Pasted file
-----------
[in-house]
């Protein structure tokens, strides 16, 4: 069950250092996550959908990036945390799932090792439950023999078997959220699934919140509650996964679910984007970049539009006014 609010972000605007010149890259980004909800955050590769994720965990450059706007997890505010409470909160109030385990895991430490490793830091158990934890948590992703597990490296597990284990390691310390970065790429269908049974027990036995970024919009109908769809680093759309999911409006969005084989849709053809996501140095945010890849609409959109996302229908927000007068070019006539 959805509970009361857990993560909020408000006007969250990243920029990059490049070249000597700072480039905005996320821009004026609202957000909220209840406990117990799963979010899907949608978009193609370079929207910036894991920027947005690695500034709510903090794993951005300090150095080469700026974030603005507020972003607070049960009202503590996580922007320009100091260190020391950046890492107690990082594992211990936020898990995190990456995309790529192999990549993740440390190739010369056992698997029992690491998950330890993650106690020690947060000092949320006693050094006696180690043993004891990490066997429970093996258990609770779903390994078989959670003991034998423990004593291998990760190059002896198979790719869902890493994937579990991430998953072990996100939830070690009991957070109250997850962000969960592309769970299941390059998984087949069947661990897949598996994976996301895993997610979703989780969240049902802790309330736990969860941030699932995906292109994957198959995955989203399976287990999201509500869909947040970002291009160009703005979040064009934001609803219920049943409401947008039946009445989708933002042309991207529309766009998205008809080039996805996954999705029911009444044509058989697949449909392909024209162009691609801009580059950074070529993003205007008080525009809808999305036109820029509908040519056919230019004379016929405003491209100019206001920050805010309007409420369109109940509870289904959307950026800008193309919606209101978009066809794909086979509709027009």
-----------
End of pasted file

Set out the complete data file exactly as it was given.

[in-house]
């Protein structure tokens, strides 16, 4: 069950250092996550959908990036945390799932090792439950023999078997959220699934919140509650996964679910984007970049539009006014 609010972000605007010149890259980004909800955050590769994720965990450059706007997890505010409470909160109030385990895991430490490793830091158990934890948590992703597990490296597990284990390691310390970065790429269908049974027990036995970024919009109908769809680093759309999911409006969005084989849709053809996501140095945010890849609409959109996302229908927000007068070019006539 959805509970009361857990993560909020408000006007969250990243920029990059490049070249000597700072480039905005996320821009004026609202957000909220209840406990117990799963979010899907949608978009193609370079929207910036894991920027947005690695500034709510903090794993951005300090150095080469700026974030603005507020972003607070049960009202503590996580922007320009100091260190020391950046890492107690990082594992211990936020898990995190990456995309790529192999990549993740440390190739010369056992698997029992690491998950330890993650106690020690947060000092949320006693050094006696180690043993004891990490066997429970093996258990609770779903390994078989959670003991034998423990004593291998990760190059002896198979790719869902890493994937579990991430998953072990996100939830070690009991957070109250997850962000969960592309769970299941390059998984087949069947661990897949598996994976996301895993997610979703989780969240049902802790309330736990969860941030699932995906292109994957198959995955989203399976287990999201509500869909947040970002291009160009703005979040064009934001609803219920049943409401947008039946009445989708933002042309991207529309766009998205008809080039996805996954999705029911009444044509058989697949449909392909024209162009691609801009580059950074070529993003205007008080525009809808999305036109820029509908040519056919230019004379016929405003491209100019206001920050805010309007409420369109109940509870289904959307950026800008193309919606209101978009066809794909086979509709027009």